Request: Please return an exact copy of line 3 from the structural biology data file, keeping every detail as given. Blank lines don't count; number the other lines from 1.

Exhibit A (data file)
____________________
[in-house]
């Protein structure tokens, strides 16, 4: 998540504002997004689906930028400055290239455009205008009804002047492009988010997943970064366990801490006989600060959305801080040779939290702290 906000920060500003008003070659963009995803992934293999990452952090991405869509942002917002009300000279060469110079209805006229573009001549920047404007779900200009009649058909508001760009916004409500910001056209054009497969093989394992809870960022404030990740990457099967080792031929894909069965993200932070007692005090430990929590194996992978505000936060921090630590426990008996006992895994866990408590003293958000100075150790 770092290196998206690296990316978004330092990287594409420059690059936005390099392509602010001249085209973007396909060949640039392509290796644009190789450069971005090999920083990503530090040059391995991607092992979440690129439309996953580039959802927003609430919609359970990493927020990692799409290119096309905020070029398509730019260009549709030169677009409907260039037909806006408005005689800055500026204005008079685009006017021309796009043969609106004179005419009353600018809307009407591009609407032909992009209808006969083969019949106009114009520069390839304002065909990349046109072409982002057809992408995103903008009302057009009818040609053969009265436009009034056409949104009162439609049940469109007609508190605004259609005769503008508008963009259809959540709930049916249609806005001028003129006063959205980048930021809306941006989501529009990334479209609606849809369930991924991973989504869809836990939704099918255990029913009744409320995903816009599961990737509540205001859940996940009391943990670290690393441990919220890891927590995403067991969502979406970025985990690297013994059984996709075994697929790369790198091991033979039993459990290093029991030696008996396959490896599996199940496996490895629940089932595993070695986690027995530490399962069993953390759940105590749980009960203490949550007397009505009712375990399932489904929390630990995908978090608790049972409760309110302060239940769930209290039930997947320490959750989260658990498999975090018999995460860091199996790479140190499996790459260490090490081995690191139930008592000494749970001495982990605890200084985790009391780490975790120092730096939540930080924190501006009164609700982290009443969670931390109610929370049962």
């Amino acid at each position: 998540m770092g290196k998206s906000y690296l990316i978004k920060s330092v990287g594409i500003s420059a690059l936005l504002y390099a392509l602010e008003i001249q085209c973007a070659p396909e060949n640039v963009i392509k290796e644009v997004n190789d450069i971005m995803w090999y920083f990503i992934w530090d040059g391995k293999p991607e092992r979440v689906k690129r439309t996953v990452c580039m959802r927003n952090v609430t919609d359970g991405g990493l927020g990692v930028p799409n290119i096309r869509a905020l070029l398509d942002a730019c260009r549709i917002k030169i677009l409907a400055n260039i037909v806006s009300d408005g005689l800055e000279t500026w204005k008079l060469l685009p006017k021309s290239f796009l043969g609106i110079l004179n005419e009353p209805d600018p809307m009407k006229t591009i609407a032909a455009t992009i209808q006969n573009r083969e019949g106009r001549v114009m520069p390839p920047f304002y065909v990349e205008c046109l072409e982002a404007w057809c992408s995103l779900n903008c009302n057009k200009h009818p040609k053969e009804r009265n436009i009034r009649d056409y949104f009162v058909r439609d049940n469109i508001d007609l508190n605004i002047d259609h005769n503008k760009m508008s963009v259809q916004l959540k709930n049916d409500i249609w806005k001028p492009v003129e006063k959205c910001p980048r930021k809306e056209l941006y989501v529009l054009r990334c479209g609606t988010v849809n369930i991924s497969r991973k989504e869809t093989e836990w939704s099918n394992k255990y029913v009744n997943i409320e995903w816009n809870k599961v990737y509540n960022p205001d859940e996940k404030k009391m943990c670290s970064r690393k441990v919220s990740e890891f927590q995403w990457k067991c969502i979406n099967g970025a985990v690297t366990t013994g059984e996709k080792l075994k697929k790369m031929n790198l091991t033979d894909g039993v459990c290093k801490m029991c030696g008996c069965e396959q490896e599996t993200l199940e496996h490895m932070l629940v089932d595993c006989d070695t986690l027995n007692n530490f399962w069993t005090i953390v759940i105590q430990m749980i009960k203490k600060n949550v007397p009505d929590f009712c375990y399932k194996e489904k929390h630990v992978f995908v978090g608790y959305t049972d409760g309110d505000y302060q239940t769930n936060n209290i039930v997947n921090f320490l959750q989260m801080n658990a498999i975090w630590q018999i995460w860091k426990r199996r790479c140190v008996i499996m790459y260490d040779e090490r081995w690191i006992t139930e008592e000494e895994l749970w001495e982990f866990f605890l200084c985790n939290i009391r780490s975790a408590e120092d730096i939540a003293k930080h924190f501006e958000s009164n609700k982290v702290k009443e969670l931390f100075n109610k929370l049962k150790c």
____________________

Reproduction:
């Amino acid at each position: 998540m770092g290196k998206s906000y690296l990316i978004k920060s330092v990287g594409i500003s420059a690059l936005l504002y390099a392509l602010e008003i001249q085209c973007a070659p396909e060949n640039v963009i392509k290796e644009v997004n190789d450069i971005m995803w090999y920083f990503i992934w530090d040059g391995k293999p991607e092992r979440v689906k690129r439309t996953v990452c580039m959802r927003n952090v609430t919609d359970g991405g990493l927020g990692v930028p799409n290119i096309r869509a905020l070029l398509d942002a730019c260009r549709i917002k030169i677009l409907a400055n260039i037909v806006s009300d408005g005689l800055e000279t500026w204005k008079l060469l685009p006017k021309s290239f796009l043969g609106i110079l004179n005419e009353p209805d600018p809307m009407k006229t591009i609407a032909a455009t992009i209808q006969n573009r083969e019949g106009r001549v114009m520069p390839p920047f304002y065909v990349e205008c046109l072409e982002a404007w057809c992408s995103l779900n903008c009302n057009k200009h009818p040609k053969e009804r009265n436009i009034r009649d056409y949104f009162v058909r439609d049940n469109i508001d007609l508190n605004i002047d259609h005769n503008k760009m508008s963009v259809q916004l959540k709930n049916d409500i249609w806005k001028p492009v003129e006063k959205c910001p980048r930021k809306e056209l941006y989501v529009l054009r990334c479209g609606t988010v849809n369930i991924s497969r991973k989504e869809t093989e836990w939704s099918n394992k255990y029913v009744n997943i409320e995903w816009n809870k599961v990737y509540n960022p205001d859940e996940k404030k009391m943990c670290s970064r690393k441990v919220s990740e890891f927590q995403w990457k067991c969502i979406n099967g970025a985990v690297t366990t013994g059984e996709k080792l075994k697929k790369m031929n790198l091991t033979d894909g039993v459990c290093k801490m029991c030696g008996c069965e396959q490896e599996t993200l199940e496996h490895m932070l629940v089932d595993c006989d070695t986690l027995n007692n530490f399962w069993t005090i953390v759940i105590q430990m749980i009960k203490k600060n949550v007397p009505d929590f009712c375990y399932k194996e489904k929390h630990v992978f995908v978090g608790y959305t049972d409760g309110d505000y302060q239940t769930n936060n209290i039930v997947n921090f320490l959750q989260m801080n658990a498999i975090w630590q018999i995460w860091k426990r199996r790479c140190v008996i499996m790459y260490d040779e090490r081995w690191i006992t139930e008592e000494e895994l749970w001495e982990f866990f605890l200084c985790n939290i009391r780490s975790a408590e120092d730096i939540a003293k930080h924190f501006e958000s009164n609700k982290v702290k009443e969670l931390f100075n109610k929370l049962k150790c």